The commission for a new university campus arrived in April 1979 soon after that for the Parliament. Suddenly Bawa and his colleagues were faced with designing and running two huge projects simultaneously, each involving more than 40,000 square metres of building.
Ruhunu University was established in the Matara constituency of Ronnie de Mel, the minister of finance, on three separate campuses: a general campus located on the south coast close to Matara town,and separate medical and agricultural campuses located on inland sites. Bawa was invited to design the general campus, which comprised science and arts faculties and central administrative facilities. It was planned to accommodate an initial three thousand students rising ultimately to a total of four thousand.
The 30-hectare site straddled three steep hills, the westernmost overlooking the sea and separated from the other two by a low-lying valley that carried the main road from Matara to Hambantota. Bawa placed the vicechancellor's lodge and a guest house on the western hill and flooded the intervening valley to create a buffer between the road and the main campus. He then wrapped the buildings of the science faculty around the northern hill and those of the arts faculty around the southern hill, using the depression between them for the library and other central facilities.
A building project that in Europe would have been handled by a large team of architects and specialist consultants was run largely by an individual job architect: Nihal Bodhinayake. In typical fashion many of the important initial design decisions were taken by Bawa on site but he was happy to leave much of the detailed planning of the various buildings to Bodhinayake, therefore, unusually, had a site model made and used this to work out detailed level relationships between buildings. The model was located not in the main office where Bodhinayake worked but in the new 'home office' in 33rd Lane. It was here that Bawa would ponder the scheme and discuss its finer points with Perera, or Christoph Bon and Jean Chamberlin when they were in town.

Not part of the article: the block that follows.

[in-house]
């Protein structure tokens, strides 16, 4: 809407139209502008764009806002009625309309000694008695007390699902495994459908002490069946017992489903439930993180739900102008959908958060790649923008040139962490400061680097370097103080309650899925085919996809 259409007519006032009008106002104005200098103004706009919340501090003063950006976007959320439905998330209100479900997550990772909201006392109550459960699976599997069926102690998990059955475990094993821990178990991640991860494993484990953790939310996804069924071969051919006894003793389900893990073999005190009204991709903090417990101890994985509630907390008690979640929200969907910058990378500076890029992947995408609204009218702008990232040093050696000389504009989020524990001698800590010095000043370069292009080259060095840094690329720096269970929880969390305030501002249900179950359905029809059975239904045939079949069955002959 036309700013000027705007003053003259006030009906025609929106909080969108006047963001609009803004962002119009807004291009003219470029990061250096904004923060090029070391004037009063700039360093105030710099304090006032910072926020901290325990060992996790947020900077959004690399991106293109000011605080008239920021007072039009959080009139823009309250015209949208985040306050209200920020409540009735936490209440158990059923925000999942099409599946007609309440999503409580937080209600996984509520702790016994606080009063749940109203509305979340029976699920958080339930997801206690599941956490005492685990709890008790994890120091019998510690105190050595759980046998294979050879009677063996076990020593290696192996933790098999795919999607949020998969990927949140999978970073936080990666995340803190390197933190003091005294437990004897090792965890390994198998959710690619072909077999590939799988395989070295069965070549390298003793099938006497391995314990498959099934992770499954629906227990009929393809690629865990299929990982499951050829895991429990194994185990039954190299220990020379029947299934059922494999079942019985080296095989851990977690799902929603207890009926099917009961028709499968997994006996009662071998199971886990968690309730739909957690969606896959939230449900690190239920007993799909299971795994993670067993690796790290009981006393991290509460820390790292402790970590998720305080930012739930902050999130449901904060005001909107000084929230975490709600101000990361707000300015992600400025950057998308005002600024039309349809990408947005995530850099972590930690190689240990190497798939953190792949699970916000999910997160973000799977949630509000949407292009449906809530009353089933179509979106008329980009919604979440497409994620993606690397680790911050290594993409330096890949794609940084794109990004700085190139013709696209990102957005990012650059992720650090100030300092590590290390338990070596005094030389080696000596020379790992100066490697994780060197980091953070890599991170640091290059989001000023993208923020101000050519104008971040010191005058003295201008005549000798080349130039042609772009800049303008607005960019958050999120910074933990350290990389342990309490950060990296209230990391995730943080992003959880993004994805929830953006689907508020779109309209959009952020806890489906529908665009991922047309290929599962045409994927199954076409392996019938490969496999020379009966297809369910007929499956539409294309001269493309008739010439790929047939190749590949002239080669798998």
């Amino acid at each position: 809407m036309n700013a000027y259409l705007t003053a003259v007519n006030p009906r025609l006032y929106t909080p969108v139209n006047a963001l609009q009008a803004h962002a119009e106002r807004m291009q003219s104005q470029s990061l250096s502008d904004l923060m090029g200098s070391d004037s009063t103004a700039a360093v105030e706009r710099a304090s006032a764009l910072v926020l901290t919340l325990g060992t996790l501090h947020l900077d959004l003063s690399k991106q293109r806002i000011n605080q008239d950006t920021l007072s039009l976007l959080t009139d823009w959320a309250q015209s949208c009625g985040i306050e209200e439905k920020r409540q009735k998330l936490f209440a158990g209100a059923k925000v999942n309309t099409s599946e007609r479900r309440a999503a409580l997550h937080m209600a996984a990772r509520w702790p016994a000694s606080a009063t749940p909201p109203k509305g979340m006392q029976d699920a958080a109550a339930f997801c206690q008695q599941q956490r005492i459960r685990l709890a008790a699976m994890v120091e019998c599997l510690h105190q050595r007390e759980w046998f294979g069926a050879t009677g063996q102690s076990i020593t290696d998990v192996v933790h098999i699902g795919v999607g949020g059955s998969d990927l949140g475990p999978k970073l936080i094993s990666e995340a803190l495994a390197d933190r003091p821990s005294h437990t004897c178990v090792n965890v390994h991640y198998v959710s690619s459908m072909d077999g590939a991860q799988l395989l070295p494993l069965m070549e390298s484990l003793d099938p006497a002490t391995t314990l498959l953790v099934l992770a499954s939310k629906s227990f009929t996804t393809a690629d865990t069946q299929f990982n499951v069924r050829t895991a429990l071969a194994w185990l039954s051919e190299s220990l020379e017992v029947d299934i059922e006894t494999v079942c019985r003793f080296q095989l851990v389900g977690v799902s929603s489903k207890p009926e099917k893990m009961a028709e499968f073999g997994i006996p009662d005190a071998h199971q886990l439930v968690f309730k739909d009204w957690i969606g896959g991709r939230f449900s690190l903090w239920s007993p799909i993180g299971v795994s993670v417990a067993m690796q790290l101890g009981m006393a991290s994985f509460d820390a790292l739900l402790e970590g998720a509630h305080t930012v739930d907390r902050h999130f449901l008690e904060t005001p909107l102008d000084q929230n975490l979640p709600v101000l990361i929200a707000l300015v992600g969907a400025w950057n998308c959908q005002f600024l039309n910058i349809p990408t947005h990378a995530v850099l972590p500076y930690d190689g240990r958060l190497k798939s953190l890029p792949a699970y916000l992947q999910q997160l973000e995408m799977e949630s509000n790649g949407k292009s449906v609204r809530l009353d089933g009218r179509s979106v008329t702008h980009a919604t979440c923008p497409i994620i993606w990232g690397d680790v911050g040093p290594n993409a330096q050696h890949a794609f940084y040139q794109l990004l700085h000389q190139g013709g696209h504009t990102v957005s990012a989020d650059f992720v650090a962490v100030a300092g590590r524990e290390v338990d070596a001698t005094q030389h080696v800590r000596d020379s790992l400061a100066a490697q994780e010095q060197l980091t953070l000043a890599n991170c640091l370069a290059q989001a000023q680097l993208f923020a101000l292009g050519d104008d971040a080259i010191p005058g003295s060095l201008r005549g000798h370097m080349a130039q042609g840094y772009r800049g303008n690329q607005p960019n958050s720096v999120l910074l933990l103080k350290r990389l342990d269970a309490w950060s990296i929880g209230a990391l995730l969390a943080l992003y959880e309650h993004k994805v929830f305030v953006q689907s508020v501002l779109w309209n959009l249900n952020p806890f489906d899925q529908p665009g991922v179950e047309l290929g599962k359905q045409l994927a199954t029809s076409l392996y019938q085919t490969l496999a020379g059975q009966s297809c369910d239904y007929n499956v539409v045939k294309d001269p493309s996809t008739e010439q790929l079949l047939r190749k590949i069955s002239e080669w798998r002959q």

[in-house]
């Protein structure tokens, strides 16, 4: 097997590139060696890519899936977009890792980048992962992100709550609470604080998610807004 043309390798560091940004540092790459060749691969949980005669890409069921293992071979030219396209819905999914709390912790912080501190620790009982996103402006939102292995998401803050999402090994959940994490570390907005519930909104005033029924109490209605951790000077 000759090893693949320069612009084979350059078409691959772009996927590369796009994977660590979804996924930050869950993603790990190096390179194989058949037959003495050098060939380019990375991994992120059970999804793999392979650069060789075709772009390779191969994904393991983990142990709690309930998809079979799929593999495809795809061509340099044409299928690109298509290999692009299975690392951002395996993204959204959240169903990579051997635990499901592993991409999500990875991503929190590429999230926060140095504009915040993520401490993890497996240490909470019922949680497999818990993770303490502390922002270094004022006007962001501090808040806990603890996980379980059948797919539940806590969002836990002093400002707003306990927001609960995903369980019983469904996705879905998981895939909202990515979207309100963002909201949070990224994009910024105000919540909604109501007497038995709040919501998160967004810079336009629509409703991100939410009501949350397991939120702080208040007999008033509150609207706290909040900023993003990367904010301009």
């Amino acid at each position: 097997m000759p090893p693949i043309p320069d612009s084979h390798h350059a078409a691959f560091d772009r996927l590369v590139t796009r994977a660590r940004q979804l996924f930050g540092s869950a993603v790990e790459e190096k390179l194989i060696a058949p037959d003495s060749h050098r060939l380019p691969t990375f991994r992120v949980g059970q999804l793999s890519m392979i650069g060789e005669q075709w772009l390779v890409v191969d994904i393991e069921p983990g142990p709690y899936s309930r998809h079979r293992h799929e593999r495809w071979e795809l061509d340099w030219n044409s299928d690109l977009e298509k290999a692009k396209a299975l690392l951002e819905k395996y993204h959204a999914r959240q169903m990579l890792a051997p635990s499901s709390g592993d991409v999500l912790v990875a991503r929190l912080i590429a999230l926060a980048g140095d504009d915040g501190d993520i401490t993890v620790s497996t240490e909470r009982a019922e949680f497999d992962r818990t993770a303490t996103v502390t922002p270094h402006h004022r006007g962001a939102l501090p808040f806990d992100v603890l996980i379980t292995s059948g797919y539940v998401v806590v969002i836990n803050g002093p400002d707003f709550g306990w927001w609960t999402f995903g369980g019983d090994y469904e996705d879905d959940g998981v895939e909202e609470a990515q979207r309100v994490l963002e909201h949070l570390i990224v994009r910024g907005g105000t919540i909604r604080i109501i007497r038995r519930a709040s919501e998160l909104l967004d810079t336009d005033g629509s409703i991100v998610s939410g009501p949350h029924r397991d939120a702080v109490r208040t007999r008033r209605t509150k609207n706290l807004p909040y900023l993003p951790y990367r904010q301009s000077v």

Bodhinayake's problem was that he had to translate Bawa's ideas into the language of the building contractor. To this end he set up a strict grid based on 3 metres horizontally and 1.5 metres vertically in an attempt to fix the various pavilions on a system of coordinates and to standardize all junctions. Bawa grudgingly recognized the need for such a discipline, but reserved for himself the right to break it whenever he saw fit.
His overall strategy was developed from that used in earlier projects such as the Yahapath Endera Farm School and the Piliyandela Institute for Integral Education. Buildings were planned orthogonally on a north-south grid but were allowed to 'run with site'. Natural features such as rocky outcrops were incorporated into the bases of buildings or became focal features of the open spaces. Although there is nothing that connects the design in a literal way to historical precedents, the limited architectural vocabulary clearly derives from Porto- Sinhalese traditions and the topographical approach is reminiscent of that employed in the building of Kasyapa's Palace on the rock at Sigiriya.
The design exploits the site to make every part of the campus seem unique. Pavilions, varying in scale and extent, are connected by covered links and separated by an ever-changing succession of garden courts. Everywhere there are places to pause and consider, to sit and contemplate, to gather and discuss. The main routes either cut uncompromisingly across the contours or meander horizontally along them. Views are carefully orchestrated in a scenographic sequence that conceals and reveals in turn, playing the northern views of jungle and distant hills against the southern views of the lake and the ocean beyond, always referring back to the picturesque hump-backed bridge that connects the entrance across the lake to the central valley and acts as the linchpin of the whole composition.
Ruhunu is remarkable in that it is composed from a series of fairly simple and, in the main, unremarkable buildings - about fifty in total - all built with a limited palette of materials and a limited vocabulary of standard details. The construction is straightforward, comprising walls of plastered brick on a concrete frame and roofs of half-round tile laid on corrugated cement sheeting. Buildings are aligned carefully to minimize solar intrusion and mitigate the effects of the south-west monsoon. Few of the spaces are air-conditioned and the buildings rely for the most part on natural ventilation.
The project was let to Ballast Nedam, a Dutch firm of civil engineering contractors, though the subcontractors, craftsmen and labourers were all local. Work started on site in August 1980 and the final arts faculty buildings were handed over in July 1986, with the project continuing to final completion in 1988. The total cost, including site works and furnishings, came to 450 million rupees, equivalent at the time to about 9 million pounds sterling.The result is a modern campus, vast in size but human in scale. As Bawa wryly observed: 'If this place doesn't turn students into civilized beings, nothing will!'